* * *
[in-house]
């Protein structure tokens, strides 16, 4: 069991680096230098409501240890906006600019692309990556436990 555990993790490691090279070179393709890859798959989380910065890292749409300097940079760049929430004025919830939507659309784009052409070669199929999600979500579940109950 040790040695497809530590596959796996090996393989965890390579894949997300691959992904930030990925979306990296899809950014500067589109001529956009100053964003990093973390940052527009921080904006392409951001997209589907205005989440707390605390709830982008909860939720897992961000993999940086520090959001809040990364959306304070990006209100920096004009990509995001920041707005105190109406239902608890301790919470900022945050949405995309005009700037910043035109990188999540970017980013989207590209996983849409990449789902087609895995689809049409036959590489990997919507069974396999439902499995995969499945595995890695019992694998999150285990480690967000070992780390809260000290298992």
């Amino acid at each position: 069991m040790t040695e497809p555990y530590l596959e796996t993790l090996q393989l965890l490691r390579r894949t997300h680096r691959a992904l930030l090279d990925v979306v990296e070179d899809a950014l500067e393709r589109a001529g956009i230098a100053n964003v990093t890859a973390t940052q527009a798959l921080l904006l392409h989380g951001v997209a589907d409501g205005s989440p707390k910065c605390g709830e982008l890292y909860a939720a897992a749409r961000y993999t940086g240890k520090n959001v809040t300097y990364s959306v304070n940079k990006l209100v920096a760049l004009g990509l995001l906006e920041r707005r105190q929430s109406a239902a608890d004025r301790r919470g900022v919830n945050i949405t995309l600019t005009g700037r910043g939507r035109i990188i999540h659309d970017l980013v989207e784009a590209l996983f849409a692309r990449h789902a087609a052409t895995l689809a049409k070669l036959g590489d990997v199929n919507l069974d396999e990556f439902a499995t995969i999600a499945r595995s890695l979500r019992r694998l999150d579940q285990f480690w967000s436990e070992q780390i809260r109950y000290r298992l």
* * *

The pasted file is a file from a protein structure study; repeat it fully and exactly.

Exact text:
[in-house]
């Protein structure tokens, strides 16, 4: 069991680096230098409501240890906006600019692309990556436990 555990993790490691090279070179393709890859798959989380910065890292749409300097940079760049929430004025919830939507659309784009052409070669199929999600979500579940109950 040790040695497809530590596959796996090996393989965890390579894949997300691959992904930030990925979306990296899809950014500067589109001529956009100053964003990093973390940052527009921080904006392409951001997209589907205005989440707390605390709830982008909860939720897992961000993999940086520090959001809040990364959306304070990006209100920096004009990509995001920041707005105190109406239902608890301790919470900022945050949405995309005009700037910043035109990188999540970017980013989207590209996983849409990449789902087609895995689809049409036959590489990997919507069974396999439902499995995969499945595995890695019992694998999150285990480690967000070992780390809260000290298992």
């Amino acid at each position: 069991m040790t040695e497809p555990y530590l596959e796996t993790l090996q393989l965890l490691r390579r894949t997300h680096r691959a992904l930030l090279d990925v979306v990296e070179d899809a950014l500067e393709r589109a001529g956009i230098a100053n964003v990093t890859a973390t940052q527009a798959l921080l904006l392409h989380g951001v997209a589907d409501g205005s989440p707390k910065c605390g709830e982008l890292y909860a939720a897992a749409r961000y993999t940086g240890k520090n959001v809040t300097y990364s959306v304070n940079k990006l209100v920096a760049l004009g990509l995001l906006e920041r707005r105190q929430s109406a239902a608890d004025r301790r919470g900022v919830n945050i949405t995309l600019t005009g700037r910043g939507r035109i990188i999540h659309d970017l980013v989207e784009a590209l996983f849409a692309r990449h789902a087609a052409t895995l689809a049409k070669l036959g590489d990997v199929n919507l069974d396999e990556f439902a499995t995969i999600a499945r595995s890695l979500r019992r694998l999150d579940q285990f480690w967000s436990e070992q780390i809260r109950y000290r298992l």